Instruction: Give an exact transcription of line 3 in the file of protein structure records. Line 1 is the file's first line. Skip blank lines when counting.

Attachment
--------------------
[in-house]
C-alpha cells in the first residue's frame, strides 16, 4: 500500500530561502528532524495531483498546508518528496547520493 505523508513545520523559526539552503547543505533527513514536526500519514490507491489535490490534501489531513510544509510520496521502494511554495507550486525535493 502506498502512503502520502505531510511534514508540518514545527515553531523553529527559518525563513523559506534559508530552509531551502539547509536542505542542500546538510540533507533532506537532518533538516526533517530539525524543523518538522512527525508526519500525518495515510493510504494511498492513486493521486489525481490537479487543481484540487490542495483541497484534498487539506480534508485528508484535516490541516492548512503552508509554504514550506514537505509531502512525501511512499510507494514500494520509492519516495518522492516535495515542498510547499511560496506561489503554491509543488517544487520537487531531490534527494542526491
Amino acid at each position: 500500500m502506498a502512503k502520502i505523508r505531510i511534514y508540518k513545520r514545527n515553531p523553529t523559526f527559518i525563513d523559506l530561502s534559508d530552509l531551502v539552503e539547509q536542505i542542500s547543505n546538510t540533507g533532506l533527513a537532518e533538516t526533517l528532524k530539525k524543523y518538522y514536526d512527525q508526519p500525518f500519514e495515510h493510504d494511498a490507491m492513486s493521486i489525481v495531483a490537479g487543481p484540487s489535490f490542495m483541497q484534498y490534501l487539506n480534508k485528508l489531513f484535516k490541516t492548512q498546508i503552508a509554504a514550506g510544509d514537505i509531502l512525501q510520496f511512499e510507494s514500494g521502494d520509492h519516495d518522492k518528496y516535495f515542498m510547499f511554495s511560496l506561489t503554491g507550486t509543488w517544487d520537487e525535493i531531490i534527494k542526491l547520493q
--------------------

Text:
Amino acid at each position: 500500500m502506498a502512503k502520502i505523508r505531510i511534514y508540518k513545520r514545527n515553531p523553529t523559526f527559518i525563513d523559506l530561502s534559508d530552509l531551502v539552503e539547509q536542505i542542500s547543505n546538510t540533507g533532506l533527513a537532518e533538516t526533517l528532524k530539525k524543523y518538522y514536526d512527525q508526519p500525518f500519514e495515510h493510504d494511498a490507491m492513486s493521486i489525481v495531483a490537479g487543481p484540487s489535490f490542495m483541497q484534498y490534501l487539506n480534508k485528508l489531513f484535516k490541516t492548512q498546508i503552508a509554504a514550506g510544509d514537505i509531502l512525501q510520496f511512499e510507494s514500494g521502494d520509492h519516495d518522492k518528496y516535495f515542498m510547499f511554495s511560496l506561489t503554491g507550486t509543488w517544487d520537487e525535493i531531490i534527494k542526491l547520493q